National parks and wildlife within these parks may sometimes be an exhilarating experience but, from a timid deer to an aggressive bear, wildlife should be dealt with caution and care.
These animals are called “wild” life for a reason. While spotting a wild animal within the parks may not happen every time you visit, the sightings do happen, and it’s a good idea to know the safety tips should you happen upon any wildlife.
In any Canadian national park or national parks and wildlife reserves, a creature as benign as a deer may cross your path. This passiveness can sometimes be mistaken for friendliness.
All it takes is one sudden movement and you will be defending yourself from a frightened animal protecting itself on instinct. An angry or frightened deer can be just as dangerous as a charging bear. A human can’t out run an animal and has fewer defenses when it comes to dealing with claws, teeth and antlers.
These few tips about national parks and wildlife may help you have a safer trip.
Do not feed the animals. You may see signs with these words in any national parks and forests. This is not because the park rangers want the animals to die of famine. This tip is as much as protection for the animals as it is for people.
Wild animals have found food on their own before humanity created a sanctuary for them, they will find food long after. If you approach a deer or elk with some food, if you manage to get close enough for it to eat out of your hand, this may seem like a pristine photo opportunity.
However, this innocent situation could turn ugly. One flash from the camera could cause the animal to lash out with its hooves or horns. Also, as these animals become more and more habituated to human interaction, they may start begging for handouts and may even get aggressive if they don’t receive any.
Leave these animals to fend for themselves. Take a picture from afar. It may save you a few broken bones and bruises when you leave these Canadian national parks.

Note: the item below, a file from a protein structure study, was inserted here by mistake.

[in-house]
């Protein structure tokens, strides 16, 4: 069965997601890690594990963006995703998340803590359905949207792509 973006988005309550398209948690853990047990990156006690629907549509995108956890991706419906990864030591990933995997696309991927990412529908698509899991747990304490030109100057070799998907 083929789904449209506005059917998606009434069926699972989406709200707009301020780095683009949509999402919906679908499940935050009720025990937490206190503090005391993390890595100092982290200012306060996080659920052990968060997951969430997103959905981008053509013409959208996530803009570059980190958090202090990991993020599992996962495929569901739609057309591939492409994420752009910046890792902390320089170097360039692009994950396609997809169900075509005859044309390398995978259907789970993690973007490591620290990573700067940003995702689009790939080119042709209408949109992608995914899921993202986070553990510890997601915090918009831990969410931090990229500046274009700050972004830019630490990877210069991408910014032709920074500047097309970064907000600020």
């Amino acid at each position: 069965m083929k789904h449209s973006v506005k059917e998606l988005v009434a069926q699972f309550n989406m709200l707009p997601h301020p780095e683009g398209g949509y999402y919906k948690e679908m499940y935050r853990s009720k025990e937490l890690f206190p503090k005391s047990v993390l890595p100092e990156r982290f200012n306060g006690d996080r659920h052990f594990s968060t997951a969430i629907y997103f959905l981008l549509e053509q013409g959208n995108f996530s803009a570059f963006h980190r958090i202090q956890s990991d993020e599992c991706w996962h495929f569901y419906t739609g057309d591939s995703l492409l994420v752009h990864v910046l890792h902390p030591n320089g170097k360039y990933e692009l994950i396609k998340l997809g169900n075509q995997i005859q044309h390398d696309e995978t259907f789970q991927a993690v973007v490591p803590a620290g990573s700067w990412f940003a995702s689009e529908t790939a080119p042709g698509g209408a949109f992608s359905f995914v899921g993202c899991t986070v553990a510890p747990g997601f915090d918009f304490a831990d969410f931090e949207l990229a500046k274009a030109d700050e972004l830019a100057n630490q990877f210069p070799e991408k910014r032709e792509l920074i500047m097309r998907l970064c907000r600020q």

Keep children and pets close by. National parks and wildlife can sometimes seem like play things to kids. There are many places for young ones and pets to disappear in dense cover.
Also, even if you have an eye on them, keep them within grabbing distance. To some wildlife, small children and pets are the size of their prey. Even something as harmless as a chipmunk may suddenly become violent and bite.
Canadian national parks and forests are wild habitats and should never be considered substitute playgrounds for children.
Treat all wildlife with respect. Whether this means giving them their space or putting away all garbage so you leave no damage to their habitats, wild animals deserve this courtesy.
You wouldn’t like a stranger to come into your place, flop on your couch, and take pictures while throwing empty wrappers on the floor, would you? Neither do the animals in our national parks and forests.
Interfering with their instinctual needs can threaten their natural development. Canadian national parks are these animals’ homes. We are simply their guests.
For more safety tips, you can visit any national parks and wildlife websites or contact your local national parks. Before you head out into the wilderness, inform yourself on the type of animals you may have sightings of and learn about their typical defensive behavior.
Learn the animals’ habits, what they eat, when they sleep or where they hunt. The more you know, the better your chances are of having a harmless encounter. Better safe than sorry!